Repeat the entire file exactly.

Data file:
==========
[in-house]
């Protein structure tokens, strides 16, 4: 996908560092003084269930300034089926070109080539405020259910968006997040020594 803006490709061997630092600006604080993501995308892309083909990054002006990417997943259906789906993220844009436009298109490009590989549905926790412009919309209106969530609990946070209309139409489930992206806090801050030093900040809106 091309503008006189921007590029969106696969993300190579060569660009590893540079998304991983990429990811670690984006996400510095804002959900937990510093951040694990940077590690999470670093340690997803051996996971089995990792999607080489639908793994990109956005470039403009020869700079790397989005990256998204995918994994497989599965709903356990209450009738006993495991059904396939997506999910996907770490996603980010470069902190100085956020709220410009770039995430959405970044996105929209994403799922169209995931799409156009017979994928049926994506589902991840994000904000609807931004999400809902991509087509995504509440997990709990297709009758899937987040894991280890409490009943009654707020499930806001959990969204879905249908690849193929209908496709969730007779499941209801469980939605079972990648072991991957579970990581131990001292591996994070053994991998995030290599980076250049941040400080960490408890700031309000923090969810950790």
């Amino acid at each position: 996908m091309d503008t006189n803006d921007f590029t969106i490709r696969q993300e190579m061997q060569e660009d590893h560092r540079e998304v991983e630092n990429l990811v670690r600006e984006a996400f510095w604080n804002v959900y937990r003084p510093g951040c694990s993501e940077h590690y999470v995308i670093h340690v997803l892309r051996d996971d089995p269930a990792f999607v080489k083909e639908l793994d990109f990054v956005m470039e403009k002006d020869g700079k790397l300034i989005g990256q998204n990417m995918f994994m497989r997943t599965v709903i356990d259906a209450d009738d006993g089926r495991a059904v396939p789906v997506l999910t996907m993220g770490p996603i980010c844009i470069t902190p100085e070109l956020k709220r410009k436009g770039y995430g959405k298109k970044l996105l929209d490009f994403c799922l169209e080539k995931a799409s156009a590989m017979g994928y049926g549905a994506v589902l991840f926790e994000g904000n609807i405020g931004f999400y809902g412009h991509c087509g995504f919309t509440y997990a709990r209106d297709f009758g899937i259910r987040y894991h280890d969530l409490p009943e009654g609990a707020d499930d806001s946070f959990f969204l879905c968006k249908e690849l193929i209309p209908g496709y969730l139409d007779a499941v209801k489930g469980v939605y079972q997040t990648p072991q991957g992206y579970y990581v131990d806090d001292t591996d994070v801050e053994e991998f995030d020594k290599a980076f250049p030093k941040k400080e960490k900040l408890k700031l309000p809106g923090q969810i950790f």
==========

[in-house]
């Protein structure tokens, strides 16, 4: 996908560092003084269930300034089926070109080539405020259910968006997040020594 803006490709061997630092600006604080993501995308892309083909990054002006990417997943259906789906993220844009436009298109490009590989549905926790412009919309209106969530609990946070209309139409489930992206806090801050030093900040809106 091309503008006189921007590029969106696969993300190579060569660009590893540079998304991983990429990811670690984006996400510095804002959900937990510093951040694990940077590690999470670093340690997803051996996971089995990792999607080489639908793994990109956005470039403009020869700079790397989005990256998204995918994994497989599965709903356990209450009738006993495991059904396939997506999910996907770490996603980010470069902190100085956020709220410009770039995430959405970044996105929209994403799922169209995931799409156009017979994928049926994506589902991840994000904000609807931004999400809902991509087509995504509440997990709990297709009758899937987040894991280890409490009943009654707020499930806001959990969204879905249908690849193929209908496709969730007779499941209801469980939605079972990648072991991957579970990581131990001292591996994070053994991998995030290599980076250049941040400080960490408890700031309000923090969810950790």
């Amino acid at each position: 996908m091309d503008t006189n803006d921007f590029t969106i490709r696969q993300e190579m061997q060569e660009d590893h560092r540079e998304v991983e630092n990429l990811v670690r600006e984006a996400f510095w604080n804002v959900y937990r003084p510093g951040c694990s993501e940077h590690y999470v995308i670093h340690v997803l892309r051996d996971d089995p269930a990792f999607v080489k083909e639908l793994d990109f990054v956005m470039e403009k002006d020869g700079k790397l300034i989005g990256q998204n990417m995918f994994m497989r997943t599965v709903i356990d259906a209450d009738d006993g089926r495991a059904v396939p789906v997506l999910t996907m993220g770490p996603i980010c844009i470069t902190p100085e070109l956020k709220r410009k436009g770039y995430g959405k298109k970044l996105l929209d490009f994403c799922l169209e080539k995931a799409s156009a590989m017979g994928y049926g549905a994506v589902l991840f926790e994000g904000n609807i405020g931004f999400y809902g412009h991509c087509g995504f919309t509440y997990a709990r209106d297709f009758g899937i259910r987040y894991h280890d969530l409490p009943e009654g609990a707020d499930d806001s946070f959990f969204l879905c968006k249908e690849l193929i209309p209908g496709y969730l139409d007779a499941v209801k489930g469980v939605y079972q997040t990648p072991q991957g992206y579970y990581v131990d806090d001292t591996d994070v801050e053994e991998f995030d020594k290599a980076f250049p030093k941040k400080e960490k900040l408890k700031l309000p809106g923090q969810i950790f």